Accidents decrease after ban on NATO supplies
MEHTARLAM (PAN): There has been a significant fall in traffic accidents on the Kabul-Torkham highway since Pakistan blocked the key supply route for NATO-led forces in Afghanistan last year, drivers and passengers say.
Islamabad halted supplies through its territory to the International Security Assistance Force (ISAF) after 24 Pakistani soldiers were killed and 25 others wounded in a cross-border airstrike on the Salala check-post in the tribal district of Mohmand on November 26.
Before the ban, the Kabul-Torkahm highway witnessed traffic jams on a daily basis at the Mahipar Pass in Sarobi district of Kabul and Daronta area of Nangarhar. As a result, the situation would lead to traffic accidents due to the huge number of trucks and fuel tankers. But now the road remains open most of the time.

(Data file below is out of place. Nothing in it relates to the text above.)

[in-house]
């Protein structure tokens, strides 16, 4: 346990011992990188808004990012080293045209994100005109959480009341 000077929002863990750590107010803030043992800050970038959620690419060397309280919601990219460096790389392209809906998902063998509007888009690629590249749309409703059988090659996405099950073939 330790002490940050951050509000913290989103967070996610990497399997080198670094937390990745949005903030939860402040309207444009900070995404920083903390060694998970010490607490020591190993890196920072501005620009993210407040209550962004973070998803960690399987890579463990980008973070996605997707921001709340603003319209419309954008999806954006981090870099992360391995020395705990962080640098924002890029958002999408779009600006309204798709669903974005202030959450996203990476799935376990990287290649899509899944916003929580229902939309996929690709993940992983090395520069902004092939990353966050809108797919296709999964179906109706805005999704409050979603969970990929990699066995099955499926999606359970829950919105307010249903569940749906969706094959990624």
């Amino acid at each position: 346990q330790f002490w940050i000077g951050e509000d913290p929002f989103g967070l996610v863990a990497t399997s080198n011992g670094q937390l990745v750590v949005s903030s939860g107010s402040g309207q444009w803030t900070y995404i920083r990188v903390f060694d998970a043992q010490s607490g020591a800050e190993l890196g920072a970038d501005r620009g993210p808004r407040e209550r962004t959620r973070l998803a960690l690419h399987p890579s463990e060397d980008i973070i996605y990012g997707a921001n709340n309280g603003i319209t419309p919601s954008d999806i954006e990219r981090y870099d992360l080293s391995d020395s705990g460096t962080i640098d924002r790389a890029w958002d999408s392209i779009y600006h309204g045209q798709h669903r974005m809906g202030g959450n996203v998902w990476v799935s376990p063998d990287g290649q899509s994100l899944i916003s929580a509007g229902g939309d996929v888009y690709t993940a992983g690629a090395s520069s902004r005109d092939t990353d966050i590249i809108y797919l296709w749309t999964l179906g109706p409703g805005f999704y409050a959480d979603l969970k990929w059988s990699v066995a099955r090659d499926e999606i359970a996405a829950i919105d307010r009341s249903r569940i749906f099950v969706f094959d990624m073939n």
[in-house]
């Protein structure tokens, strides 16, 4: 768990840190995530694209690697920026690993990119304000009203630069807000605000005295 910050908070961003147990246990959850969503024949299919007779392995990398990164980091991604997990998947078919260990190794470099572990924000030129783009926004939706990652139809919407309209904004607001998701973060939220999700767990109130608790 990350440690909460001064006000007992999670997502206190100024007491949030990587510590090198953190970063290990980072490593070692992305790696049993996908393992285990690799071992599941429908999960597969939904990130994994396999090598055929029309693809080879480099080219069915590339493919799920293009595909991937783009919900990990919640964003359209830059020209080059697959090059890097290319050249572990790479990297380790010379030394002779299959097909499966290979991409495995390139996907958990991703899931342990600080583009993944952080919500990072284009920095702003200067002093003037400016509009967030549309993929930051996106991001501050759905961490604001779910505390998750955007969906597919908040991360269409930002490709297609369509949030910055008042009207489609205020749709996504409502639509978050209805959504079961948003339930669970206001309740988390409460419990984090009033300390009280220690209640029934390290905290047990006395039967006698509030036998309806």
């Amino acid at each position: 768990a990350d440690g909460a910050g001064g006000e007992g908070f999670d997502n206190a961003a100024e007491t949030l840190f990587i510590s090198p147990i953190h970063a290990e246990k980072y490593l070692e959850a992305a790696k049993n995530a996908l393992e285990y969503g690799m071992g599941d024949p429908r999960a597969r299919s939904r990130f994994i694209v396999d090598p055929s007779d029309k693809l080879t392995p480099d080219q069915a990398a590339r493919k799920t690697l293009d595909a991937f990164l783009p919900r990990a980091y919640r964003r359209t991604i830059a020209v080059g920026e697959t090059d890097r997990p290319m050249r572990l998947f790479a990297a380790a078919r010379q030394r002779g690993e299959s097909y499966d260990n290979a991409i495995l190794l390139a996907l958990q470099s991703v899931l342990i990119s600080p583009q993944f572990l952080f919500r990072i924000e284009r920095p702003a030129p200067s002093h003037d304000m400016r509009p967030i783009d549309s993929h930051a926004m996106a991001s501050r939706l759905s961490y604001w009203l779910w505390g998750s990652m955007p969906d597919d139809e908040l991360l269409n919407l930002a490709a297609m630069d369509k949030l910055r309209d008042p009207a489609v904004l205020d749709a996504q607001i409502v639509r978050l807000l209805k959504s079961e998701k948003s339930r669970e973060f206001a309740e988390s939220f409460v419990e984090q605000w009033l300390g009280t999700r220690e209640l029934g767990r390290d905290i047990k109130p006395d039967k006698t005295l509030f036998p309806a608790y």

“Previously, we would reach Jalalabad from Kabul in 5 to 7 hours due to rush, but now the distance is easily covered within two hours,” a resident of the Behsud district in Nangarhar, Ikramullah Kakar, told Pajhwok Afghan News.
Another commuter, Jamal Ahmad, said the highway had been infamous for frequent crashes. However, he added, accidents on the route had remarkably decreased. Truckers used to drive recklessly that often led to accidents and highway closure, he recalled.
Muhibullah, a taxi driver, said his income had increased after heavy vehicles went off the highway in the wake of Pakistan banning NATO supply trucks.
Younus, another driver, said previously the Taliban would attack and torch trucks carrying fuel and other supplies for NATO-led troops, closing the highway for several hours.
Traffic accidents declined after supply convoys had stopped plying the road, agreed the highway commander for Laghman province, Maj. Safa Gul. The road would remain closed for several hours on a daily basis due to the convoys, he added.
Last year, he said, 243 people were killed and another 2,188 injured in traffic incidents on the highway. Without giving an exact figure, officials and drivers said the number of accidents had considerably fallen over the past four months.
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